Nebraska Dry Bean Commission sets sights on trade expansion in Turkey
Cindi Allen of Ogallala, Neb., District IV Nebraska Dry Bean commissioner, did not hesitate to start packing when the call came to represent the Nebraska Dry Bean Commission. Acting Deputy Secretary of Agriculture Michael Scuse led a U.S. trade delegation to Istanbul, Turkey, during the early part of June. The delegates represented more than 20 companies, six state departments of agriculture, and numerous agricultural organizations seeking to tap into Turkey’s expanding market.
“People around the world continue to demand U.S. food and agricultural products, boosting American businesses and supporting our rural communities,” Scuse said.
“Turkey has moved from a major producer to a major importer of beans. This gives both Nebraska dry bean growers and processors an incredible window of opportunity.” Allen said. “Trade agreements are becoming enormous in their scope and reach. Turkey spans between Europe and Asia. As a result, Turkey is a very strategic center of commerce for U.S. agricultural trade and Nebraska dry beans.”
A dynamic mix of government officials, private companies, and traders, all with agricultural interest, set the stage as an opportunistic event for NDBC participation. The Agricultural Trade Mission to Turkey was brought to the attention of the Nebraska Dry Bean Commission through Nebraska’s Department of Agriculture, trade representative Stan Garbacz, representing Nebraska in the ATM-Turkey. The trade teams arrived in Istanbul eager to get started despite reports of government protest in Taksim Square, Istanbul.
“When we arrived in Istanbul we found a peaceful city with a small area occupied by protesters,” Allen said. “We were never unsafe, contrary to what was shown on CNN.”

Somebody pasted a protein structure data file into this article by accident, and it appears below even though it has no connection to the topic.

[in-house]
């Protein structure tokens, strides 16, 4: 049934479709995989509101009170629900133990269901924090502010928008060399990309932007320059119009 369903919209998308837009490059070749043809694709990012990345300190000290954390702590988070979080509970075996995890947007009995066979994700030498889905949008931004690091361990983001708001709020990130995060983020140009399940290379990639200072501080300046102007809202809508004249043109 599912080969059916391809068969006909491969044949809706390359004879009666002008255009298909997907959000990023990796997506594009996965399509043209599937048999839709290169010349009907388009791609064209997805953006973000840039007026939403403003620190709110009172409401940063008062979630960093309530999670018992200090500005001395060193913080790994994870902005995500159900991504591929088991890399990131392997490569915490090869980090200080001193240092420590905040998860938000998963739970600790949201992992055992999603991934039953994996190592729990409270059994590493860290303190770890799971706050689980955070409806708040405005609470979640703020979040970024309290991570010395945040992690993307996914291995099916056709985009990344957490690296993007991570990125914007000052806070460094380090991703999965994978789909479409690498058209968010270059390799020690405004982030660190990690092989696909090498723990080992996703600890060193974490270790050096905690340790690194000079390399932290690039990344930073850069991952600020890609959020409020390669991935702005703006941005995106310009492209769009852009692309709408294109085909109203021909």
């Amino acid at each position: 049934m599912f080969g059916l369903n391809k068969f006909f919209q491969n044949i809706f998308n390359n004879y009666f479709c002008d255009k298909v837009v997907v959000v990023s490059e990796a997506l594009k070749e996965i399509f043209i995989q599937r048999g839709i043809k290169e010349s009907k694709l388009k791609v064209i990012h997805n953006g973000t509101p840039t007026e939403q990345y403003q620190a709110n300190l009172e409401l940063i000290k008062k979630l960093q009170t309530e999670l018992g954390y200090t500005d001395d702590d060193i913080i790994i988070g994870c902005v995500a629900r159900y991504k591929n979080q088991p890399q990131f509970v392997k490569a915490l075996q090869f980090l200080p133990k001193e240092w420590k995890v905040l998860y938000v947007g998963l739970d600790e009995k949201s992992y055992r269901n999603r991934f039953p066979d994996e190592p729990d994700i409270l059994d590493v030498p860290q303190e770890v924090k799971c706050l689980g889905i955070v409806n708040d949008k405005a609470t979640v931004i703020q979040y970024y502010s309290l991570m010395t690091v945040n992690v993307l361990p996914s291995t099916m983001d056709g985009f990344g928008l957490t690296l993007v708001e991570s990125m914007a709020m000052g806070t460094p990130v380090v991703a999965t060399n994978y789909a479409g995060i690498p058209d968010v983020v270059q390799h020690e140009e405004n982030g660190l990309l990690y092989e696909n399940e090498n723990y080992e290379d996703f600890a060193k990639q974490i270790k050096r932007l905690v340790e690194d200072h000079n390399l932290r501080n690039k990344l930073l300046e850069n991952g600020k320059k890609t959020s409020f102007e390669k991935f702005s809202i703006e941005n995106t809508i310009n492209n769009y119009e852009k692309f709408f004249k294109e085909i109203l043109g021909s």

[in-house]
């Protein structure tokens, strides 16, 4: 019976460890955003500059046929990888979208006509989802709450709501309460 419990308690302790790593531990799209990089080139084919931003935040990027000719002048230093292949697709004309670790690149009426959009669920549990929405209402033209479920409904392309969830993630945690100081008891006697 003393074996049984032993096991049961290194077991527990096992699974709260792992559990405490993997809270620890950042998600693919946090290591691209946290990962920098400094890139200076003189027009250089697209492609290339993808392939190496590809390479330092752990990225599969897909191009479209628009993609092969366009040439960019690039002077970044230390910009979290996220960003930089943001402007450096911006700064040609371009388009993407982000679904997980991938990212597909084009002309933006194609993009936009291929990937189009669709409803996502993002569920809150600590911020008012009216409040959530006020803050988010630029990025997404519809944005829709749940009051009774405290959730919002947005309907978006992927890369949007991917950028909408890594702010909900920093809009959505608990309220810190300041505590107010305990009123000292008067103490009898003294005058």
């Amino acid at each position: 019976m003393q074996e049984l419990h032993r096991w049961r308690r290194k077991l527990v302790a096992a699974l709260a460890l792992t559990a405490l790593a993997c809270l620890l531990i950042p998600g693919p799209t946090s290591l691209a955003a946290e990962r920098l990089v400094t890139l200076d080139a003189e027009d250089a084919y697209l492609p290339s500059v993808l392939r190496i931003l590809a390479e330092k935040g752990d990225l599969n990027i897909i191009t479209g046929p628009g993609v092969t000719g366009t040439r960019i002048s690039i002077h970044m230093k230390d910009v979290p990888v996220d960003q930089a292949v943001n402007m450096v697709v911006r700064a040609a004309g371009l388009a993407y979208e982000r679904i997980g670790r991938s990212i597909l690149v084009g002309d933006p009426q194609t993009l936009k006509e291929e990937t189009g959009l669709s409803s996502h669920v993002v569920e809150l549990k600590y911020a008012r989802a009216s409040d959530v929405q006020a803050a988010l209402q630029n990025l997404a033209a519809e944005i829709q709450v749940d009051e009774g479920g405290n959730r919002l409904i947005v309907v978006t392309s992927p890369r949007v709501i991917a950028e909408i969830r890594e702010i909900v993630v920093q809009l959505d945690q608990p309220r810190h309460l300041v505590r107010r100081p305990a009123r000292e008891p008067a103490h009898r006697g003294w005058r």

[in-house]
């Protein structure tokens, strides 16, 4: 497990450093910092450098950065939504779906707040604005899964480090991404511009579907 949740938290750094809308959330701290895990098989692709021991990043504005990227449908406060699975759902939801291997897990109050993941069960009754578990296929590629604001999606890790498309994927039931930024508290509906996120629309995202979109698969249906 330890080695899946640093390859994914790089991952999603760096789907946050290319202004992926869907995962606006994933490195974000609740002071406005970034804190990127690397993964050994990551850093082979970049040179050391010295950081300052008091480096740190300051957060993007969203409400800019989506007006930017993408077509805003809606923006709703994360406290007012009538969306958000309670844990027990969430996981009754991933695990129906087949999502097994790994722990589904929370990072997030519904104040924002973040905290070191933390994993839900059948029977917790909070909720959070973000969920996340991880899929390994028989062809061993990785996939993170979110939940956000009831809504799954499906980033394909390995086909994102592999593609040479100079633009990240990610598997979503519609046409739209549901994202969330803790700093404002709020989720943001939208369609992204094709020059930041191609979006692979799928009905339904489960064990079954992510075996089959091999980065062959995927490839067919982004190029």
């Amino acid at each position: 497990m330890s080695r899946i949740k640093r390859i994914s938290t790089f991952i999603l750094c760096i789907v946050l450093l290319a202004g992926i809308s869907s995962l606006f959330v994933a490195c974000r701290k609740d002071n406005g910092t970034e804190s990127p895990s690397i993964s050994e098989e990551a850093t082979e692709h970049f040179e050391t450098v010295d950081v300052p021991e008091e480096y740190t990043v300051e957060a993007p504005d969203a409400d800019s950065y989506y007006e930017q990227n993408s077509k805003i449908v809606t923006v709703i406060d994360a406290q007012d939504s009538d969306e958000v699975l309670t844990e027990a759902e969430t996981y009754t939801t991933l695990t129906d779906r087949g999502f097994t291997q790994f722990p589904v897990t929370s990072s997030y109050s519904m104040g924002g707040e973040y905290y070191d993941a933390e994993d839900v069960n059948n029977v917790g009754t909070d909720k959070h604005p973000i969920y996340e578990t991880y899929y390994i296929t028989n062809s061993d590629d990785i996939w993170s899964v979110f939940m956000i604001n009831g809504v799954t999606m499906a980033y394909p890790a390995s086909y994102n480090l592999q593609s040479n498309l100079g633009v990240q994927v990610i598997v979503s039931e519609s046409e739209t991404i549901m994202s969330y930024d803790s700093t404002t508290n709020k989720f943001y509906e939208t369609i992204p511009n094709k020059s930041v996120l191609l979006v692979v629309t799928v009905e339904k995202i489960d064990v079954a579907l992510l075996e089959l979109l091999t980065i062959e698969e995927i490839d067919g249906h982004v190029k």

In addition to Turkish buyers and traders, agricultural officials from the American Embassy in Ankara, which covers Turkey, Uzbekistan, Azerbaijan, Turkmenistan, Kyrgyzstan, and Georgia, and the Consulate General of the United States in Turkey, were present for briefings, questions, and panel discussions.
Notably, Turkey is self-sufficient in terms of food. However, 72 percent of the population in Turkey is younger than 35. Both rising incomes and migration from rural to urban areas have caused an increase in demand for exotic foods. Although traditional eating habits still prevail in the majority, there is a robust opportunity in package food, consumption of convenience foods, exotic foods, and bread. Remarkably, Turkey is increasing in economic statue with trade links to other markets in Asia, the Middle East, and Europe. Because of this, Turkey has liberalized its policy on food imports.
The Nebraska Dry Bean Commission looks for opportunities to increase the consumption of beans, educate the consumer about the health benefits of beans, and continue to fund research that aligns with the goals of the Commission. NDBC has participated in similar trade missions to China resulting in reverse trade missions and partnerships within the Chinese markets.
Formed in 1987, by the Nebraska Legislature under the Dry Bean Resources Act the Commission is comprised of nine members: four grower representatives, three processor representatives appointed by the governor, and two additional grower representatives appointed by the commission. Commissioners all serve a three-year term. The primary function of NDBC is for the purpose of research, education, advertising, publicity, and promotion to increase the consumption of dry beans on a state, national, and international basis. To learn more about the Nebraska Dry Bean Commission, nutritional information, and bean recipes, visit the website at http://nebraskadrybean.com.